Novel Gecko-Inspired Adhesive Device Holds Large Weights on Smooth Surfaces

A team of researchers at the University of Massachusetts Amherst has invented a new adhesive device inspired by gecko feet. The device called “Geckskin” has the ability to hold objects weighing 700 lb on smooth surfaces such as glass.

"A card-sized pad of Geckskin can firmly attach very heavy objects such as this 42-inch television weighing about 40 lbs. (18 kg) to a smooth vertical surface. The key innovation by Bartlett and colleagues was to create a soft pad woven into a stiff fabric that includes a synthetic tendon. Together these features allow the stiff yet flexible pad to “drape” over a surface to maximize contact. Photo: UMass Amherst"

Geckos weigh around 5 oz and have the ability to carry 9 lb vertically over walls. They can easily climb over slanted and backward-tilting surfaces. The research team including Alfred Crosby and Michael Bartlett at the polymer science and engineering lab, Duncan Irschick, functional morphologist, and other colleagues at UMass Amherst have found out the secret behind the phenomenal adhesive force of gecko feet.

The easily reversible adhesive force of the gecko’s feet is due to the combined action of various elements, such as its skin, bones and tendons. Earlier studies had concentrated on setae, the microscopic hairs on the gecko’s toes. The present study showed that the setae were not the reason behind the adhesive power.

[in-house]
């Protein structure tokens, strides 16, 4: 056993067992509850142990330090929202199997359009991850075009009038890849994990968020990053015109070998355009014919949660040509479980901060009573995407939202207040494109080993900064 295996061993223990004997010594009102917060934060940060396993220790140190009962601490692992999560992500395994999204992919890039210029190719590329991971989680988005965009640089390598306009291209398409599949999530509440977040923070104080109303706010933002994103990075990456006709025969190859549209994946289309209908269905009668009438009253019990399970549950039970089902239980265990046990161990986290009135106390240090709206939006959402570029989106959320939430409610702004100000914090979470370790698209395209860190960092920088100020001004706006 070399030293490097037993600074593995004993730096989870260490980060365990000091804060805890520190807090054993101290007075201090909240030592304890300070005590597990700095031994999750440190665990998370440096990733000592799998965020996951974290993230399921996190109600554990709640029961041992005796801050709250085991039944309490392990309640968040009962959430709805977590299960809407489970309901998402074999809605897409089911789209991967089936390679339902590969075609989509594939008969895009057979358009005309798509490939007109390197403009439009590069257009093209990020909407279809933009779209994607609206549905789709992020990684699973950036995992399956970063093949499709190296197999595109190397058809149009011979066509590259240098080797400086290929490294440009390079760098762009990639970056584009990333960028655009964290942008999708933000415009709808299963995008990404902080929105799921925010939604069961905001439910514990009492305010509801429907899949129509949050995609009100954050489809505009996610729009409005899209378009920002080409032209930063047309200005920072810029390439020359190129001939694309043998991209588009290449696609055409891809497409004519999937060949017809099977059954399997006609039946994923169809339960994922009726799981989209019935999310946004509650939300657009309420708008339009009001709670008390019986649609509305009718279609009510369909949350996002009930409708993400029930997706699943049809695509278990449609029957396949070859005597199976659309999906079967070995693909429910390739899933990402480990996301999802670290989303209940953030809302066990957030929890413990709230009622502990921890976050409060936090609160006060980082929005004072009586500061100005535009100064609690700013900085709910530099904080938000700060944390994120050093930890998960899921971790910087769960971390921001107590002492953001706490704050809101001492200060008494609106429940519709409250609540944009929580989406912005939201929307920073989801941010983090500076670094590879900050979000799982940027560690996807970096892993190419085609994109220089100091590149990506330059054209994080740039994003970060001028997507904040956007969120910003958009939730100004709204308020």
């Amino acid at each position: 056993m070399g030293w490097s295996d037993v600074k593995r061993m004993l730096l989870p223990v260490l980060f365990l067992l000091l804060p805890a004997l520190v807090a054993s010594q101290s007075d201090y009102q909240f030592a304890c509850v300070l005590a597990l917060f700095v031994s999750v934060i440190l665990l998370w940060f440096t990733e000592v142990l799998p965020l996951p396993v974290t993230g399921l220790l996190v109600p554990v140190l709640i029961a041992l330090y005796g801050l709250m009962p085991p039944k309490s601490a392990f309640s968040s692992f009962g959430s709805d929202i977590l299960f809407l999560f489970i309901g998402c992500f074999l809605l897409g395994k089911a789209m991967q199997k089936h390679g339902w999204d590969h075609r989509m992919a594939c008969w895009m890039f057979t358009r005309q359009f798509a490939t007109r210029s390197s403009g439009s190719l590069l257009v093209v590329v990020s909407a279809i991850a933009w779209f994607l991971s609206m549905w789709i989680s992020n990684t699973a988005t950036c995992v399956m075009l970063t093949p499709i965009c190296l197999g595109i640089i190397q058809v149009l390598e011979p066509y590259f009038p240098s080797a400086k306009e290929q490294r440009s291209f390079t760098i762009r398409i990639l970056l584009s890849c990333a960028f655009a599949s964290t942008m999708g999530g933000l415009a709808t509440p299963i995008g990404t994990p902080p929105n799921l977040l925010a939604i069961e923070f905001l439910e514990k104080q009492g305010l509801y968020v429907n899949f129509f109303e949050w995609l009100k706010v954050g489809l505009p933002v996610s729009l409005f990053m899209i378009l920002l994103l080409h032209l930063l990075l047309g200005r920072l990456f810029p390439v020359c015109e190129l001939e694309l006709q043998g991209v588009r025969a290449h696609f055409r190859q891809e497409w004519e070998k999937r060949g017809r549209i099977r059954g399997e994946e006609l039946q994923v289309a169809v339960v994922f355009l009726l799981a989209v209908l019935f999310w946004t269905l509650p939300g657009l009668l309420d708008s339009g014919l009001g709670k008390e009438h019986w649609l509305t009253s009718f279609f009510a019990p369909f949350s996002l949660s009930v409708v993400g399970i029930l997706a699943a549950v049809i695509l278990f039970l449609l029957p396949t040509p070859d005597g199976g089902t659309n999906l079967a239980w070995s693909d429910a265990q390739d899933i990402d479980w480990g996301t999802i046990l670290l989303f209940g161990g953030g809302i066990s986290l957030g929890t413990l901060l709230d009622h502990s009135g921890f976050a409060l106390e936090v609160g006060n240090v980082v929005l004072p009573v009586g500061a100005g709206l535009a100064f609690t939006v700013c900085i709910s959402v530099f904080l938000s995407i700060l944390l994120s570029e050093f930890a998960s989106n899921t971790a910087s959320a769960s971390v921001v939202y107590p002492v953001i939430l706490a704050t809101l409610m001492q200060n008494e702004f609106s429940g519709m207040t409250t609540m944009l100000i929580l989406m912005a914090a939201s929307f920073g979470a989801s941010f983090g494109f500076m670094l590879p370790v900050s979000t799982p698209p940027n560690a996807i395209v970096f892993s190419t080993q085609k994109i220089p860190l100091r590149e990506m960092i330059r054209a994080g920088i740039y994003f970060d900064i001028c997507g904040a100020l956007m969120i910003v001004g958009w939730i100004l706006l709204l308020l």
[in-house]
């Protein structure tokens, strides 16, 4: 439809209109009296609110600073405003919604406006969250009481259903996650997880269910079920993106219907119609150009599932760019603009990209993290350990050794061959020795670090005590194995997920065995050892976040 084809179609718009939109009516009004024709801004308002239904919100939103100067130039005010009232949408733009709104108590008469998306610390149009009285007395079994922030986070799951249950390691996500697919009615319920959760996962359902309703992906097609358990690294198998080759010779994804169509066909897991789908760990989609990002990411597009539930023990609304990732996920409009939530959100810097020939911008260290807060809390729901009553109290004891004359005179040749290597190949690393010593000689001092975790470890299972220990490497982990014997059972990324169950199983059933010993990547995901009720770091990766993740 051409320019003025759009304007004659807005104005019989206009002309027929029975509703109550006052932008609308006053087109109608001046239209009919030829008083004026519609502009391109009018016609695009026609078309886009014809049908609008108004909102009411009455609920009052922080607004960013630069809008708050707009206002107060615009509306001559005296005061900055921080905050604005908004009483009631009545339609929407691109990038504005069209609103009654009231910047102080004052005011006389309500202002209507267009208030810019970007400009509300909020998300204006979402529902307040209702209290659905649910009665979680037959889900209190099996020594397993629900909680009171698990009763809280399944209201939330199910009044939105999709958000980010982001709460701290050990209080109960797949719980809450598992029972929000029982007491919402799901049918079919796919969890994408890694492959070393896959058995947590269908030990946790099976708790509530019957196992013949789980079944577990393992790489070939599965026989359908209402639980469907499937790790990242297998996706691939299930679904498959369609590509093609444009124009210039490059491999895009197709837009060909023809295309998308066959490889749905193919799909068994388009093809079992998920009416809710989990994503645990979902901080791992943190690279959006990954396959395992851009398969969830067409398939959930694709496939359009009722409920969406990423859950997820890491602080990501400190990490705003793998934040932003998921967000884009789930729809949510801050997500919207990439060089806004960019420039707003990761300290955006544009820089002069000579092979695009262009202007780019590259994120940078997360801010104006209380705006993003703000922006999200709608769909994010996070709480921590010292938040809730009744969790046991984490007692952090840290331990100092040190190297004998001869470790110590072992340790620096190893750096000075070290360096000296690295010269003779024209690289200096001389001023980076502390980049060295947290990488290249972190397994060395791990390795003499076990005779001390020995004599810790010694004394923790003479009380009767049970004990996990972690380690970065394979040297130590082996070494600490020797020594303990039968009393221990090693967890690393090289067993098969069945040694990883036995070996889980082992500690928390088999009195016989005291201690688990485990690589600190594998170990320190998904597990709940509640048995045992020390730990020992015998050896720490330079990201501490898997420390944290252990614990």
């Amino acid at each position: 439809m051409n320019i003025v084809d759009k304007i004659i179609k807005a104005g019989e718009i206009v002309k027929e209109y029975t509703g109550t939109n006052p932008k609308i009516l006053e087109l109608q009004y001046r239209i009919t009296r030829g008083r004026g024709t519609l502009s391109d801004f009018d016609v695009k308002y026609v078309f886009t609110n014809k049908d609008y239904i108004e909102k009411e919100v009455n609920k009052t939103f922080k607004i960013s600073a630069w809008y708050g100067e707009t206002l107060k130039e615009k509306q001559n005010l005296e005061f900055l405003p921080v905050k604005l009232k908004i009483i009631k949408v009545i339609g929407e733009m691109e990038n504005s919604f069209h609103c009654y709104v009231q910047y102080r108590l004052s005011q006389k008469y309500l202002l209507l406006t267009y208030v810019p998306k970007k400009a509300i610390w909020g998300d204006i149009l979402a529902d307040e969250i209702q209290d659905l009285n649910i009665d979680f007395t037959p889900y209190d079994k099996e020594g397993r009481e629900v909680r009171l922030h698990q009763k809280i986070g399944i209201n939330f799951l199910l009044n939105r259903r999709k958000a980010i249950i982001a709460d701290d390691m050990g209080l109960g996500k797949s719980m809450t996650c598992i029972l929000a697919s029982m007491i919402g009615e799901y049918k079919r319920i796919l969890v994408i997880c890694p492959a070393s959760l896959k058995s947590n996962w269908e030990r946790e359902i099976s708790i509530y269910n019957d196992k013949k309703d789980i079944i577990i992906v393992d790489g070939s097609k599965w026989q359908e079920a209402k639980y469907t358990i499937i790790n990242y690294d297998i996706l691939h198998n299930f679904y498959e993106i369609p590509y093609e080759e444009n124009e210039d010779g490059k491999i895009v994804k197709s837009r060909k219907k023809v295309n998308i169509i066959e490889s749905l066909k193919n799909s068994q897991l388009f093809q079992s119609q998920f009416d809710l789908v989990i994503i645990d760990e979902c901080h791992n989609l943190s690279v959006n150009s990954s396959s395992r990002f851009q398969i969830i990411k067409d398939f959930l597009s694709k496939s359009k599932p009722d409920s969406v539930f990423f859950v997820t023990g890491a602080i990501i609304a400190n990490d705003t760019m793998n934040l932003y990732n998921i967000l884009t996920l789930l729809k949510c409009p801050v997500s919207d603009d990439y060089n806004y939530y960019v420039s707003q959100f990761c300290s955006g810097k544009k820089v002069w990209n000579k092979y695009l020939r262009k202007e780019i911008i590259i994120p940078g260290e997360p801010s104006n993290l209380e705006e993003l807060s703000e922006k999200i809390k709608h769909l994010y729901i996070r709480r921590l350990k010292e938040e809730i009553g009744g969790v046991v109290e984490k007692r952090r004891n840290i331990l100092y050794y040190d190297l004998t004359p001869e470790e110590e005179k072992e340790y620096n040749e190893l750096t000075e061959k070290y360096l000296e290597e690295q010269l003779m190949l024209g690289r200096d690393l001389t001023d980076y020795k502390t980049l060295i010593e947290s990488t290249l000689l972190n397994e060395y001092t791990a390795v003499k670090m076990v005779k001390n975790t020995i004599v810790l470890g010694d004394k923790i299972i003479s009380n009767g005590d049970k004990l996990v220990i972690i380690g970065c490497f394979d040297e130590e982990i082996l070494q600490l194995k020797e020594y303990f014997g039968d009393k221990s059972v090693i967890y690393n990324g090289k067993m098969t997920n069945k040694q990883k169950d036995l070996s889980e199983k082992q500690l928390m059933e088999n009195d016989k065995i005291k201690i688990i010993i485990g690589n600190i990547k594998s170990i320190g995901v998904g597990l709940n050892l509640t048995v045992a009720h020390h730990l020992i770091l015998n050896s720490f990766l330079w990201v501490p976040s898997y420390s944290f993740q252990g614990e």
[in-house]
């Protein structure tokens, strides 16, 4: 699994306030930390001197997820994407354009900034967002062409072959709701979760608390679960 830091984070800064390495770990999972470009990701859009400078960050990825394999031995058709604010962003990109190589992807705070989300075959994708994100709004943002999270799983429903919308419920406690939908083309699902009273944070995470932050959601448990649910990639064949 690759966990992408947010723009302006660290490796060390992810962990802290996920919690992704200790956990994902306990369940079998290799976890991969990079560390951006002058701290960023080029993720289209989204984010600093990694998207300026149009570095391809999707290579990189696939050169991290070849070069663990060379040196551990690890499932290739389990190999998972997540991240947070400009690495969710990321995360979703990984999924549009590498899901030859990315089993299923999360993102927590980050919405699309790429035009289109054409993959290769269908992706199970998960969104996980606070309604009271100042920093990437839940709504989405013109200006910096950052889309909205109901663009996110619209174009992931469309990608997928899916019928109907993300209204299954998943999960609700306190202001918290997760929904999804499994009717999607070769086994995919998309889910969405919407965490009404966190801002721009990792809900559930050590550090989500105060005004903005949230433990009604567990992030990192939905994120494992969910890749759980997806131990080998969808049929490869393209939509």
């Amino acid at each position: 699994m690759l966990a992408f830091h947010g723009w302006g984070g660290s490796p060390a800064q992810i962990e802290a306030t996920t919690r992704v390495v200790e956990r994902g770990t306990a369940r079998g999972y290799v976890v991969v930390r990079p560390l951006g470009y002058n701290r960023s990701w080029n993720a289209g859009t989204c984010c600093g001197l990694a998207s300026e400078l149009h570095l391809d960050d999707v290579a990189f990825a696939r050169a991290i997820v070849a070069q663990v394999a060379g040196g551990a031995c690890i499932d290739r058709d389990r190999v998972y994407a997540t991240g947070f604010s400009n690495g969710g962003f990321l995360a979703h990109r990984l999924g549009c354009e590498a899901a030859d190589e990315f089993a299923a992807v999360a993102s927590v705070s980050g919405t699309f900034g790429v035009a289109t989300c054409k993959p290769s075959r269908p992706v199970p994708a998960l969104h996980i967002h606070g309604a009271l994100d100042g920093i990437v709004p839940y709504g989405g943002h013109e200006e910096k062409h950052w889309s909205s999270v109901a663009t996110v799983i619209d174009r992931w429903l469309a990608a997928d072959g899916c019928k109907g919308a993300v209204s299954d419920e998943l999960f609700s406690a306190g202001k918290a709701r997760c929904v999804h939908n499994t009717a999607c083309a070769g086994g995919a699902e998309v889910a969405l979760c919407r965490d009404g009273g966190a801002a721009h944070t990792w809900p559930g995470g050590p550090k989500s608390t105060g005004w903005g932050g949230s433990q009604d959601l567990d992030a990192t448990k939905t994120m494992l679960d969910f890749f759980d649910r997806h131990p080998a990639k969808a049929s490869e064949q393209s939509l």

The Geckskin device can adhere on smooth surfaces and has the ability to hold a force of around 700 lb. It measures about 16 and can be used to stick computers and televisions of up to 42” size. The device can be easily released from the wall with little effort and can then be restuck onto other surfaces, repeatedly. The adhesive does not leave any residue. The researchers integrated a soft pad and an adhesive and wove it into a stiff fabric. This enabled the adhesive pad to be draped over the required surface for maximizing the contact. This skin is then designed to form a synthetic tendon that has rotational freedom and stiffness. The researchers used polydimethylsiloxane (PDMS) and other easily available materials for making the adhesive pad. PDMS holds potential for usage as a durable, dry and low-cost adhesive.

The study has been published in the Advanced Materials online issue.


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